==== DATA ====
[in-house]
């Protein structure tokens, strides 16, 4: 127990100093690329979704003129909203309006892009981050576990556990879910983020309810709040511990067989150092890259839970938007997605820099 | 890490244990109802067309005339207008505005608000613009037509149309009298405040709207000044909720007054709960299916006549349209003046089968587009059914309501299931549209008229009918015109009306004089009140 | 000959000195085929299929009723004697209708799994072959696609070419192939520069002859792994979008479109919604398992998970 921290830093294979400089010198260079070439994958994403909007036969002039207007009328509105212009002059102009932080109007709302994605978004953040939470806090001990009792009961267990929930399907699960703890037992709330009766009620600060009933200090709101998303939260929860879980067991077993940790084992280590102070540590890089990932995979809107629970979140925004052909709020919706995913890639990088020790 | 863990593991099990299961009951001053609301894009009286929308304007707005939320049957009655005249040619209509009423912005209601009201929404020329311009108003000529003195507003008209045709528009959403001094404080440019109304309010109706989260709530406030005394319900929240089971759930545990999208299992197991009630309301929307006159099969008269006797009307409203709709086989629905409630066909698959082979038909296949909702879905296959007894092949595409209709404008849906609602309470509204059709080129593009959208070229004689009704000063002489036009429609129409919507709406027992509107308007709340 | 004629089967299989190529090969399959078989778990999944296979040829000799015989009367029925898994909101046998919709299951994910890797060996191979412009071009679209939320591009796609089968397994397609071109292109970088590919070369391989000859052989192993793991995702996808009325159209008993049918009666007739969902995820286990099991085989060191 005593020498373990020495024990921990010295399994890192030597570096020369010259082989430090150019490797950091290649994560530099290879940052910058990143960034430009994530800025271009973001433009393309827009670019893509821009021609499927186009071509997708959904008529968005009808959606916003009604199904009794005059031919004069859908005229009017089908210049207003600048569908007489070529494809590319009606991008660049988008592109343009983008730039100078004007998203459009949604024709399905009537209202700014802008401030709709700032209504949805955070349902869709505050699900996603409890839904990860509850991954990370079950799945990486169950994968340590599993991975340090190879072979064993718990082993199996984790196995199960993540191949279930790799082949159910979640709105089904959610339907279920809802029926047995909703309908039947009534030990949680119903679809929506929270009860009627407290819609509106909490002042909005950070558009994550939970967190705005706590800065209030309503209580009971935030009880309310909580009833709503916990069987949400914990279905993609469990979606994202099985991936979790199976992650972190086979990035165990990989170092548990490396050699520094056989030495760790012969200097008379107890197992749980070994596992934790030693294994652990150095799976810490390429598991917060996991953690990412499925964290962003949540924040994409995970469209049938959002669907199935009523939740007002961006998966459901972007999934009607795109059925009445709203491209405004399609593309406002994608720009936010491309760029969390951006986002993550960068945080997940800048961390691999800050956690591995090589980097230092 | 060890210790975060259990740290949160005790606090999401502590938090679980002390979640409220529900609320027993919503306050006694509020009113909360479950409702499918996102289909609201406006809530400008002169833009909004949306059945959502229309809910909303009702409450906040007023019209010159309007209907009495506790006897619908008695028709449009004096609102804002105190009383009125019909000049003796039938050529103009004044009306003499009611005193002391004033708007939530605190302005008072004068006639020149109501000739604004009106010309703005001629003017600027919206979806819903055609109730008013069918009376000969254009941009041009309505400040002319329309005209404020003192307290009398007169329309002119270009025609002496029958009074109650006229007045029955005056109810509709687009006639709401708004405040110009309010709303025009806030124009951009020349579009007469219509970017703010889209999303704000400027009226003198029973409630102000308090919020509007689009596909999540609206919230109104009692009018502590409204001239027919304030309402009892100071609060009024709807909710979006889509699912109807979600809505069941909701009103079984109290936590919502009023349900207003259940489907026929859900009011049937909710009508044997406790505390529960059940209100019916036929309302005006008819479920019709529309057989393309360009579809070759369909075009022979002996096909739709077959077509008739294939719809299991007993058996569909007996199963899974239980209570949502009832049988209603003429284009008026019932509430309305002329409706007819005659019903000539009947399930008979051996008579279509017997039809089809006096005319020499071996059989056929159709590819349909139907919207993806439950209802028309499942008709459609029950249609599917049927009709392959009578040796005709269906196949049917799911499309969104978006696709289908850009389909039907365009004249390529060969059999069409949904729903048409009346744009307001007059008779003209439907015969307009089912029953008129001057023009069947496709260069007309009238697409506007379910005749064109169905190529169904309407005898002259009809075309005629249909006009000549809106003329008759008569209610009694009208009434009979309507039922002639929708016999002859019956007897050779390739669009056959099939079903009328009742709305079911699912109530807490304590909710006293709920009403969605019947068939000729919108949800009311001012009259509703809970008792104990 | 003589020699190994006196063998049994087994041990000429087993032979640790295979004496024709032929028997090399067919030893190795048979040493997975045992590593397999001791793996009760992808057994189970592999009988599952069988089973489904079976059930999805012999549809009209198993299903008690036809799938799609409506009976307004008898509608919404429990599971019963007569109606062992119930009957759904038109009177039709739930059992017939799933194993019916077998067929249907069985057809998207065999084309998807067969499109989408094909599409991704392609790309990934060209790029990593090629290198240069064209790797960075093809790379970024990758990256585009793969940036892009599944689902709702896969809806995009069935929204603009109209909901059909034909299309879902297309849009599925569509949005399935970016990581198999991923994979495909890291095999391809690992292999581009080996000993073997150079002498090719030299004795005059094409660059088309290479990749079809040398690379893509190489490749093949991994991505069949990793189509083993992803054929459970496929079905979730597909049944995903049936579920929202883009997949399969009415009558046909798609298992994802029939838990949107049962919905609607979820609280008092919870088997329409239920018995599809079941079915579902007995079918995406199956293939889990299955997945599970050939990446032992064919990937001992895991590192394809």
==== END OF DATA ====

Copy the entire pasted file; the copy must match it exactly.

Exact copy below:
[in-house]
């Protein structure tokens, strides 16, 4: 127990100093690329979704003129909203309006892009981050576990556990879910983020309810709040511990067989150092890259839970938007997605820099 | 890490244990109802067309005339207008505005608000613009037509149309009298405040709207000044909720007054709960299916006549349209003046089968587009059914309501299931549209008229009918015109009306004089009140 | 000959000195085929299929009723004697209708799994072959696609070419192939520069002859792994979008479109919604398992998970 921290830093294979400089010198260079070439994958994403909007036969002039207007009328509105212009002059102009932080109007709302994605978004953040939470806090001990009792009961267990929930399907699960703890037992709330009766009620600060009933200090709101998303939260929860879980067991077993940790084992280590102070540590890089990932995979809107629970979140925004052909709020919706995913890639990088020790 | 863990593991099990299961009951001053609301894009009286929308304007707005939320049957009655005249040619209509009423912005209601009201929404020329311009108003000529003195507003008209045709528009959403001094404080440019109304309010109706989260709530406030005394319900929240089971759930545990999208299992197991009630309301929307006159099969008269006797009307409203709709086989629905409630066909698959082979038909296949909702879905296959007894092949595409209709404008849906609602309470509204059709080129593009959208070229004689009704000063002489036009429609129409919507709406027992509107308007709340 | 004629089967299989190529090969399959078989778990999944296979040829000799015989009367029925898994909101046998919709299951994910890797060996191979412009071009679209939320591009796609089968397994397609071109292109970088590919070369391989000859052989192993793991995702996808009325159209008993049918009666007739969902995820286990099991085989060191 005593020498373990020495024990921990010295399994890192030597570096020369010259082989430090150019490797950091290649994560530099290879940052910058990143960034430009994530800025271009973001433009393309827009670019893509821009021609499927186009071509997708959904008529968005009808959606916003009604199904009794005059031919004069859908005229009017089908210049207003600048569908007489070529494809590319009606991008660049988008592109343009983008730039100078004007998203459009949604024709399905009537209202700014802008401030709709700032209504949805955070349902869709505050699900996603409890839904990860509850991954990370079950799945990486169950994968340590599993991975340090190879072979064993718990082993199996984790196995199960993540191949279930790799082949159910979640709105089904959610339907279920809802029926047995909703309908039947009534030990949680119903679809929506929270009860009627407290819609509106909490002042909005950070558009994550939970967190705005706590800065209030309503209580009971935030009880309310909580009833709503916990069987949400914990279905993609469990979606994202099985991936979790199976992650972190086979990035165990990989170092548990490396050699520094056989030495760790012969200097008379107890197992749980070994596992934790030693294994652990150095799976810490390429598991917060996991953690990412499925964290962003949540924040994409995970469209049938959002669907199935009523939740007002961006998966459901972007999934009607795109059925009445709203491209405004399609593309406002994608720009936010491309760029969390951006986002993550960068945080997940800048961390691999800050956690591995090589980097230092 | 060890210790975060259990740290949160005790606090999401502590938090679980002390979640409220529900609320027993919503306050006694509020009113909360479950409702499918996102289909609201406006809530400008002169833009909004949306059945959502229309809910909303009702409450906040007023019209010159309007209907009495506790006897619908008695028709449009004096609102804002105190009383009125019909000049003796039938050529103009004044009306003499009611005193002391004033708007939530605190302005008072004068006639020149109501000739604004009106010309703005001629003017600027919206979806819903055609109730008013069918009376000969254009941009041009309505400040002319329309005209404020003192307290009398007169329309002119270009025609002496029958009074109650006229007045029955005056109810509709687009006639709401708004405040110009309010709303025009806030124009951009020349579009007469219509970017703010889209999303704000400027009226003198029973409630102000308090919020509007689009596909999540609206919230109104009692009018502590409204001239027919304030309402009892100071609060009024709807909710979006889509699912109807979600809505069941909701009103079984109290936590919502009023349900207003259940489907026929859900009011049937909710009508044997406790505390529960059940209100019916036929309302005006008819479920019709529309057989393309360009579809070759369909075009022979002996096909739709077959077509008739294939719809299991007993058996569909007996199963899974239980209570949502009832049988209603003429284009008026019932509430309305002329409706007819005659019903000539009947399930008979051996008579279509017997039809089809006096005319020499071996059989056929159709590819349909139907919207993806439950209802028309499942008709459609029950249609599917049927009709392959009578040796005709269906196949049917799911499309969104978006696709289908850009389909039907365009004249390529060969059999069409949904729903048409009346744009307001007059008779003209439907015969307009089912029953008129001057023009069947496709260069007309009238697409506007379910005749064109169905190529169904309407005898002259009809075309005629249909006009000549809106003329008759008569209610009694009208009434009979309507039922002639929708016999002859019956007897050779390739669009056959099939079903009328009742709305079911699912109530807490304590909710006293709920009403969605019947068939000729919108949800009311001012009259509703809970008792104990 | 003589020699190994006196063998049994087994041990000429087993032979640790295979004496024709032929028997090399067919030893190795048979040493997975045992590593397999001791793996009760992808057994189970592999009988599952069988089973489904079976059930999805012999549809009209198993299903008690036809799938799609409506009976307004008898509608919404429990599971019963007569109606062992119930009957759904038109009177039709739930059992017939799933194993019916077998067929249907069985057809998207065999084309998807067969499109989408094909599409991704392609790309990934060209790029990593090629290198240069064209790797960075093809790379970024990758990256585009793969940036892009599944689902709702896969809806995009069935929204603009109209909901059909034909299309879902297309849009599925569509949005399935970016990581198999991923994979495909890291095999391809690992292999581009080996000993073997150079002498090719030299004795005059094409660059088309290479990749079809040398690379893509190489490749093949991994991505069949990793189509083993992803054929459970496929079905979730597909049944995903049936579920929202883009997949399969009415009558046909798609298992994802029939838990949107049962919905609607979820609280008092919870088997329409239920018995599809079941079915579902007995079918995406199956293939889990299955997945599970050939990446032992064919990937001992895991590192394809």